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Engine Heat Input Vs Torque Vs Power

  1. Dec 5, 2012 #1
    Hi all,

    I am trying to compare the heat input into an engine with useful work out. I have taken a measurement for Torque, and have calculated heat input per cylinder based on combustion calculations i.e throttle % x cal value of fuel x fuel mass.

    I am happy with the heat input calculation per cylinder, but am having difficulty establishing how overall work done and heat input per cylinder align.

    * 3000 RPM
    * Torque = 27.7
    * Revs /Sec = 50


    Work Done

    Power = (Torque*((2*3.14)*Revs))

    =(27.7*((2*3.14)*50))

    = 8698 Watts


    However when I compare this to the heat input, the heat input is much lower?


    Heat input per cylinder per 2 cycle (i.e 2 revolutions of crank) = 237 Joules (I am 99% confident that this value is correct).

    Heat input Power = (236 x 50 ) / 2 (Divide by 2 because heat input every 2 revs)

    = 5926 Watts ??

    The question I have is... Should I be taking into account the heat input to all cylinders? or is there some other fundamental thing which I am missing?

    If anyone could point me in the right direction it would be much appreciated.


    Thanks,

    Peter
     
  2. jcsd
  3. Dec 5, 2012 #2

    SteamKing

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    Yes, both cylinders produce the torque output of the engine.
     
  4. Dec 5, 2012 #3
    Thanks very much for the response Steam King.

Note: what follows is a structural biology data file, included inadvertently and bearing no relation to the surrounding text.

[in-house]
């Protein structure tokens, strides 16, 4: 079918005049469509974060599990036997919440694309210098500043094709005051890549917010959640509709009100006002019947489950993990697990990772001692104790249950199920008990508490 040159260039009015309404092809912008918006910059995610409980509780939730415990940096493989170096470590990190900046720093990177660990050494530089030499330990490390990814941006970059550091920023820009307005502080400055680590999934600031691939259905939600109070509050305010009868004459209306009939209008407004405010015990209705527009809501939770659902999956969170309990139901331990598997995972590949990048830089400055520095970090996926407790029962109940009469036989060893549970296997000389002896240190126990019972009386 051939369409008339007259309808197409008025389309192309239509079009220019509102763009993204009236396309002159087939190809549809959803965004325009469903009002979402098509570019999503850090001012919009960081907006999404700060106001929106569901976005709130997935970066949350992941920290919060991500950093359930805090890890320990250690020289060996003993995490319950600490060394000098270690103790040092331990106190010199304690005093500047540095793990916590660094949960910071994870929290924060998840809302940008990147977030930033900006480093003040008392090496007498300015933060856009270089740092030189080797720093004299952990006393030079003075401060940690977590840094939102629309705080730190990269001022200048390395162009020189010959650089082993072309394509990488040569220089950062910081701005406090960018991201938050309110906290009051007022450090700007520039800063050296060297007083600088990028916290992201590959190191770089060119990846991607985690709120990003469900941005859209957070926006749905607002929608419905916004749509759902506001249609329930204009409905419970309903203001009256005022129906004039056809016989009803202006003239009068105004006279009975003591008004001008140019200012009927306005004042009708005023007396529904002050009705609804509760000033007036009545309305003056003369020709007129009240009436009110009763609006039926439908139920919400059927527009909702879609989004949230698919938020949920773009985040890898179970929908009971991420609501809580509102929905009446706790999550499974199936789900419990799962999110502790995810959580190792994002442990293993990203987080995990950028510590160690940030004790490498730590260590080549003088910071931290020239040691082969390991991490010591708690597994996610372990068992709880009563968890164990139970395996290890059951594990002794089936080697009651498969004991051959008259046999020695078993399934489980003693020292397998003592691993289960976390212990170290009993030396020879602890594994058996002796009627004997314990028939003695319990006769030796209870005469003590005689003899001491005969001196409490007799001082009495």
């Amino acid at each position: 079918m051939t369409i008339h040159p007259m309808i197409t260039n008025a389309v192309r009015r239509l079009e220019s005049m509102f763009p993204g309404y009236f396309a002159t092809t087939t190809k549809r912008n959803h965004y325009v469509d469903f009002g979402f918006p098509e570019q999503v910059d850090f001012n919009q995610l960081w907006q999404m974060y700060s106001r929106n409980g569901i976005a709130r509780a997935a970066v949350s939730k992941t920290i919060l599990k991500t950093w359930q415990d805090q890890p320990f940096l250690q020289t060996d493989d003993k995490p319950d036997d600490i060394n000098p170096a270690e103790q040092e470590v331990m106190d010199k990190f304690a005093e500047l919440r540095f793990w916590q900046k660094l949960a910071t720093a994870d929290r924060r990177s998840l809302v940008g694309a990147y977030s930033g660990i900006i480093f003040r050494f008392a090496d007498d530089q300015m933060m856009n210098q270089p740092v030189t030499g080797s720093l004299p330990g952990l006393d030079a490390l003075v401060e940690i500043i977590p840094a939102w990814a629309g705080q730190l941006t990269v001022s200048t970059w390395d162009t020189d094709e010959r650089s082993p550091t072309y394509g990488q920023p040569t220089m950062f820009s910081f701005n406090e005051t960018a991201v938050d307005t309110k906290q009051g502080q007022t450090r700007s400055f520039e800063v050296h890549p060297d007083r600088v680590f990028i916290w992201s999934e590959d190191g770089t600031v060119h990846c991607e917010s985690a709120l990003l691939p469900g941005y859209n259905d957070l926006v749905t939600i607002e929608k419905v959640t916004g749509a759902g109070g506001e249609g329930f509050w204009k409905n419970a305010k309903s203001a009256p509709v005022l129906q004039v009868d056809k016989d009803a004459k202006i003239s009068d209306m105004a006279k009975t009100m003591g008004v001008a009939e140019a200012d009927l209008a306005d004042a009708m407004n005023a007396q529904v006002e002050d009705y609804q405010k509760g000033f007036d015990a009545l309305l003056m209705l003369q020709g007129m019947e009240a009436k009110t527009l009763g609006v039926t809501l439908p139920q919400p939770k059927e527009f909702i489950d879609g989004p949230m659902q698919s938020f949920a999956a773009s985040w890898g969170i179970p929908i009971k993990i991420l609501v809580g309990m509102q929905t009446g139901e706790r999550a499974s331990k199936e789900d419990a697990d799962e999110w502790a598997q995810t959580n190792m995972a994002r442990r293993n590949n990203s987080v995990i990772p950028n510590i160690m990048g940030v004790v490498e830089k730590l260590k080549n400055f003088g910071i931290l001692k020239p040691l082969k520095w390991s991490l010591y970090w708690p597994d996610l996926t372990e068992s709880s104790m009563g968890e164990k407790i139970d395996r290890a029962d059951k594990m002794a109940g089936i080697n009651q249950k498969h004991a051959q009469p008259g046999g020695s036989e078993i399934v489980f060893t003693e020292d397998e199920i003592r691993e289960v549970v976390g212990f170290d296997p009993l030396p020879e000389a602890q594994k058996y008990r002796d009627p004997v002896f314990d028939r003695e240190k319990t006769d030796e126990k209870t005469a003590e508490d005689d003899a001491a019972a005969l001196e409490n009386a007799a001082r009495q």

So the value I currently have of 5925 joules heat input, should I multiply this by 2 or 4. (It is a 4 stroke engine).

    Multiply by 2 = 73% efficiency

    Multiply by 4 = 36% efficiency


    If you could confirm that would be great.

    Thanks again.
     
  5. Dec 5, 2012 #4

    rcgldr

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    What are basing heat input per cylinder? Is this an internal combustion engine or some other type of engine? If it's an internal combustion engine, then energy input is the chemical potential energy of the average amount of fuel consumed per revolution (and at 50 revs / second at the throttle setting you're using).
     
  6. Dec 5, 2012 #5
    Thank you rcgldr.

    Yes it's an internal combustion engine.

    I am basing the heat input per cylinder on the amount of fuel which is used in 1 full cycle (i.e 2 revoltions on the crank angle encoder).

    I believe you have answered my question.


    I believe it is (237 x 2 cylinders) x 50 rev/s

    To give 23,700 Watts Heat Input Vs 8698 Watts of work out

    = 37% efficient.



    It's now making sense, thank you very much for your assistance! (Although if my logic is still incorrect, please let me know).
     
  7. Dec 5, 2012 #6

    rcgldr

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    Why "x 2 cylinders"? A 4 stroke engine only draws in fuel once every 2 revolutions. Are you basing this on fuel / air mixture and then the displacement per cylinder (cylinders don't get completely "filled"). Is there some way you can determine fuel flow in terms of volume (or mass) per unit of time at some specific rpm?
     
  8. Dec 6, 2012 #7
    Yes but as you have suggested, I am now calculating the average fuel input over all cylinders per second. I have checked with my lecturer, and the figures I have are correct.

    I am calculating fuel input based on working cylinder volume, throttle %, air /fuel ratio, subsequent air / fuel mass and the calorific value of the fuel.

    I am now happy with everything, and the figure of 37% efficiency is in line with what would be expected from a typical otto cycle.


    Thank you
     
  9. Dec 6, 2012 #8

    rcgldr

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    I was just wondering about the "x 2 cylinders", when previously the math was per single cylinder.

    I'm also wondering what type of load you had on the engine in order to measure the output power.
     
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